Today is the 135th day of the 82nd session of the Texas Legislature. The House reconvenes and the Senate returns from recess at 9:00 am.
It was a red-letter day for Equality Texas yesterday. Two of the bills on their legislative agenda, HB 1942 by Diane Patrick (R-Arlington) and HB 1386 by Garnet Coleman (D-Houston) were passed by the Senate. Both bills are designed to give schools tools to combat bullying and teen suicide. The House must now concur with changes the Senate made to the bills. HB 1942, which passed first, is on the "items eligible" calendar in the House, a list of bills passed by the Senate on which the House must take action. House rules require that members have 24 hours to review Senate amendments before the vote to concur takes place. Since the amendments to HB 1942 were distributed to House members late last night it is not eligible for consideration until 9:20 this evening. The amendments for HB 1386 have yet to be distributed, that will likely happen today.
Today is the last day the House can consider Senate Bills on second reading. The state constitution requires that bills be "read" on three separate days in both the House and Senate. (they don't actually read the whole bill, just the bill number and a short description called the "caption.") After first reading in the House the bill is referred to one of the House committees. If the committee likes the bill and recommends it to the House the bill is then read a second time, after which the entire House may debate it and vote on it. If the bill passes it is then read for the third time, debated and voted on again. (There's an exception to today's deadline - bills on the "local and consent calendar," a list of noncontroversial bills that received unanimous support in committee, don't have to be considered on second reading until tomorrow).
Unfortunately SB 205 by John Whitmire (D-Houston) is not on the schedule for today, nor is SB 66 by Judith Zaffirini (D-Laredo). SB 205 would have expanded and clarified the requirements of school districts student codes of conduct in relation to anti-bullying policies. SB 66 would have closed a loophole that prevents school districts from expelling students who transferred to the district in the same academic year, even for egregious behavior problems. Portions of SB 205 were included in HB 1942, but it's a shame to see these two bills die so close to the finish line.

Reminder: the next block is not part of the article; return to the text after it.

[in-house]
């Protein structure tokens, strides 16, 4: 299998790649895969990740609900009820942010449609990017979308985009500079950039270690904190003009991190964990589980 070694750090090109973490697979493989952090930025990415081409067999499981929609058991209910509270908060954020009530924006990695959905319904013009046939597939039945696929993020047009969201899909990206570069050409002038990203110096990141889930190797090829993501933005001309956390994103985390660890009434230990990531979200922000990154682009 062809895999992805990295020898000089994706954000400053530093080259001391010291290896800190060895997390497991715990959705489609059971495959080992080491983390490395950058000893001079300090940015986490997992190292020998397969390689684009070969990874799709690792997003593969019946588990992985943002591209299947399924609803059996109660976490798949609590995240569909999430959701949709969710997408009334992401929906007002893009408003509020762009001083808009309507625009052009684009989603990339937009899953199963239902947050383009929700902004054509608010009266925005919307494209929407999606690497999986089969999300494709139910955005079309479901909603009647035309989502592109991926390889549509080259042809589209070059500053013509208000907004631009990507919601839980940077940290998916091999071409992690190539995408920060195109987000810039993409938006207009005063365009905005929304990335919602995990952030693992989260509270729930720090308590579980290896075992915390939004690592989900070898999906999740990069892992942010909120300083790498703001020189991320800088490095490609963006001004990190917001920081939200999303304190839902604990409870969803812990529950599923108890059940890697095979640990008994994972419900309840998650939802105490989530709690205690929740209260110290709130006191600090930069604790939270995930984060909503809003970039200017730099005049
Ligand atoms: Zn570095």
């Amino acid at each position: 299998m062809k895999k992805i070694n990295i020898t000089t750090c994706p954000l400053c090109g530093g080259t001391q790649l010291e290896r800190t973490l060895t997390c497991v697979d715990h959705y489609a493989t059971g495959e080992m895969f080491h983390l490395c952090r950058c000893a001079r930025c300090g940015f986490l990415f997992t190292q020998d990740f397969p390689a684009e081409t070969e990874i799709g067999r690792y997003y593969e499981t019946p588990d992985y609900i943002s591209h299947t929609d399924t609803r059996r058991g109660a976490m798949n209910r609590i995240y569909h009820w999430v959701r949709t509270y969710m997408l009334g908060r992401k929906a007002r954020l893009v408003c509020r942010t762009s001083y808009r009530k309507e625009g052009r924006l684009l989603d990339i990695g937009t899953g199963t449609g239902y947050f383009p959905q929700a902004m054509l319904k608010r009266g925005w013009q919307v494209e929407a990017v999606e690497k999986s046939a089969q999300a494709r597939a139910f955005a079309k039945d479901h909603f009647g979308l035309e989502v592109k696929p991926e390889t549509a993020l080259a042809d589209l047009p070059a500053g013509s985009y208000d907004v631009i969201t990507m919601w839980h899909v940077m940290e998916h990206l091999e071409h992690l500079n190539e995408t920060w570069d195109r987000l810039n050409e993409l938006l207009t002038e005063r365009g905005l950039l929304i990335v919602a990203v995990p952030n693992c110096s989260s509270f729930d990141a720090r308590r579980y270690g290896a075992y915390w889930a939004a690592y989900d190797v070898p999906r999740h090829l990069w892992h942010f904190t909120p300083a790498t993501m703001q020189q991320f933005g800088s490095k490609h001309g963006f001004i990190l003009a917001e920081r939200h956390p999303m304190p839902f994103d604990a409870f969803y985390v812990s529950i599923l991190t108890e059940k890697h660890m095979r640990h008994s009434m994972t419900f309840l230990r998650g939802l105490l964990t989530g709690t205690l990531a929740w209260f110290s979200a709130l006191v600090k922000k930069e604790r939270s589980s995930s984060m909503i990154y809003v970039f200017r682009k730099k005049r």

Wayne Christian (R-Center), who previously amended HB 1 (the budget) to include a provision requiring Texas universities that have LGBT resource centers to equally fund "family and traditional values centers," is rumored to be looking for a Senate bill he can similarly amend. Christian's amendment to the budget was removed by the Senate. He prefiled an identical amendment, and one that would prohibit LGBT resource centers from being housed in state buildings, to SB 1811, one of a series of "fiscal matters" bills that compliment the budget. SB 1811 was debated by the House last Friday, when the debate went past midnight Simpson and several other members withdrew amendments dealing with education on the assumption that they could be added to SB 1581, another fiscal matters bill that deals specifically with education funding. Yesterday SB 1581 came up on second reading in the House but was killed by a "point of order" (an objection that the bill was not considered win accordance with the rules of the House).
If Christian is looking for another vehicle for his amendments SB 8, which is on today's schedule, may be his last chance. It's one of the last "fiscal matters" bills still waiting for House approval, but it deals with Health Care - a very different subject than education. If Christian offers his amendments to SB 8 they should be very susceptible to a point of order based on House Rule 11 Sec. 2 which requires amendments to be on the same subject as the original bill.